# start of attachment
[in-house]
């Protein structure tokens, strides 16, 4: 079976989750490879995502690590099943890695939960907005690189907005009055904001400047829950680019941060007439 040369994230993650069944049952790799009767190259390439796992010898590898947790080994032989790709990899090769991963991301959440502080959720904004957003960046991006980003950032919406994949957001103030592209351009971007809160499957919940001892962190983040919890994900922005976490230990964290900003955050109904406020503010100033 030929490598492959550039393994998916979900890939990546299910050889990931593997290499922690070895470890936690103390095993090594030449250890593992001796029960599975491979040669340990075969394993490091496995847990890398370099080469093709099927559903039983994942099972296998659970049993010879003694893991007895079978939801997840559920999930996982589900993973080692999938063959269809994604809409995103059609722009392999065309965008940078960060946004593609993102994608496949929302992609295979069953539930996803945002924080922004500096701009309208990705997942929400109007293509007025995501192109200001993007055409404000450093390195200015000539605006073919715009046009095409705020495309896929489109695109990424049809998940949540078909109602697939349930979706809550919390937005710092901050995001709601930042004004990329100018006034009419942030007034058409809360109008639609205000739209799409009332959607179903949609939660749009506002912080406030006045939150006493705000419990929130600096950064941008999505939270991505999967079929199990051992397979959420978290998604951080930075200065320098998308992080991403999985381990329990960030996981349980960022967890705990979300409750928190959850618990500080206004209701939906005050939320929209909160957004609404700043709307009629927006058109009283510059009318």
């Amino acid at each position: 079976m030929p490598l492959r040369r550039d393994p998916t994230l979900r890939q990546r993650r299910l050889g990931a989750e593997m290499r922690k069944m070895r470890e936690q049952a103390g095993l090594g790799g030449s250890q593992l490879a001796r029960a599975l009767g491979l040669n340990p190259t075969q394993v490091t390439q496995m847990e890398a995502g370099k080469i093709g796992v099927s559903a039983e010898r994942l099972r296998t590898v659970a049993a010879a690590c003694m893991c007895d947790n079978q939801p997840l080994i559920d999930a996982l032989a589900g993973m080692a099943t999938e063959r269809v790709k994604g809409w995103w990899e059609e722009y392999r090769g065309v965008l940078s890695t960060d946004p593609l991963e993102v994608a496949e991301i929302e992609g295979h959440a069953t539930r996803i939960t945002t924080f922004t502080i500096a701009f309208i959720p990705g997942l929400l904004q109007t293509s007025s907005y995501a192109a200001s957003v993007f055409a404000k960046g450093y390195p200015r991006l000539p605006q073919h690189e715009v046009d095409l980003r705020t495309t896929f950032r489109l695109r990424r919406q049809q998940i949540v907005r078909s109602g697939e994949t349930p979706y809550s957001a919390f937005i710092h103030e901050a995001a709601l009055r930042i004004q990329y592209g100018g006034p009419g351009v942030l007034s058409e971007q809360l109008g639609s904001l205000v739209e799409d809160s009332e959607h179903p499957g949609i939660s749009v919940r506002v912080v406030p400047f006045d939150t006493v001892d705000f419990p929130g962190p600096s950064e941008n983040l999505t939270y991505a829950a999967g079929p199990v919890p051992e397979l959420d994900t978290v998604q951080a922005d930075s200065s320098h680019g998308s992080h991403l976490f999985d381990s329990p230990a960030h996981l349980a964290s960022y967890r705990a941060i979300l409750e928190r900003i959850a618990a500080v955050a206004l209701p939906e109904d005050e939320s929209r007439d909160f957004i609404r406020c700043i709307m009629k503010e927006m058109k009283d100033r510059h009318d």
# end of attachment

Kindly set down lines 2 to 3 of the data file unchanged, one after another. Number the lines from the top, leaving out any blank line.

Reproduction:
């Protein structure tokens, strides 16, 4: 079976989750490879995502690590099943890695939960907005690189907005009055904001400047829950680019941060007439 040369994230993650069944049952790799009767190259390439796992010898590898947790080994032989790709990899090769991963991301959440502080959720904004957003960046991006980003950032919406994949957001103030592209351009971007809160499957919940001892962190983040919890994900922005976490230990964290900003955050109904406020503010100033 030929490598492959550039393994998916979900890939990546299910050889990931593997290499922690070895470890936690103390095993090594030449250890593992001796029960599975491979040669340990075969394993490091496995847990890398370099080469093709099927559903039983994942099972296998659970049993010879003694893991007895079978939801997840559920999930996982589900993973080692999938063959269809994604809409995103059609722009392999065309965008940078960060946004593609993102994608496949929302992609295979069953539930996803945002924080922004500096701009309208990705997942929400109007293509007025995501192109200001993007055409404000450093390195200015000539605006073919715009046009095409705020495309896929489109695109990424049809998940949540078909109602697939349930979706809550919390937005710092901050995001709601930042004004990329100018006034009419942030007034058409809360109008639609205000739209799409009332959607179903949609939660749009506002912080406030006045939150006493705000419990929130600096950064941008999505939270991505999967079929199990051992397979959420978290998604951080930075200065320098998308992080991403999985381990329990960030996981349980960022967890705990979300409750928190959850618990500080206004209701939906005050939320929209909160957004609404700043709307009629927006058109009283510059009318």
């Amino acid at each position: 079976m030929p490598l492959r040369r550039d393994p998916t994230l979900r890939q990546r993650r299910l050889g990931a989750e593997m290499r922690k069944m070895r470890e936690q049952a103390g095993l090594g790799g030449s250890q593992l490879a001796r029960a599975l009767g491979l040669n340990p190259t075969q394993v490091t390439q496995m847990e890398a995502g370099k080469i093709g796992v099927s559903a039983e010898r994942l099972r296998t590898v659970a049993a010879a690590c003694m893991c007895d947790n079978q939801p997840l080994i559920d999930a996982l032989a589900g993973m080692a099943t999938e063959r269809v790709k994604g809409w995103w990899e059609e722009y392999r090769g065309v965008l940078s890695t960060d946004p593609l991963e993102v994608a496949e991301i929302e992609g295979h959440a069953t539930r996803i939960t945002t924080f922004t502080i500096a701009f309208i959720p990705g997942l929400l904004q109007t293509s007025s907005y995501a192109a200001s957003v993007f055409a404000k960046g450093y390195p200015r991006l000539p605006q073919h690189e715009v046009d095409l980003r705020t495309t896929f950032r489109l695109r990424r919406q049809q998940i949540v907005r078909s109602g697939e994949t349930p979706y809550s957001a919390f937005i710092h103030e901050a995001a709601l009055r930042i004004q990329y592209g100018g006034p009419g351009v942030l007034s058409e971007q809360l109008g639609s904001l205000v739209e799409d809160s009332e959607h179903p499957g949609i939660s749009v919940r506002v912080v406030p400047f006045d939150t006493v001892d705000f419990p929130g962190p600096s950064e941008n983040l999505t939270y991505a829950a999967g079929p199990v919890p051992e397979l959420d994900t978290v998604q951080a922005d930075s200065s320098h680019g998308s992080h991403l976490f999985d381990s329990p230990a960030h996981l349980a964290s960022y967890r705990a941060i979300l409750e928190r900003i959850a618990a500080v955050a206004l209701p939906e109904d005050e939320s929209r007439d909160f957004i609404r406020c700043i709307m009629k503010e927006m058109k009283d100033r510059h009318d």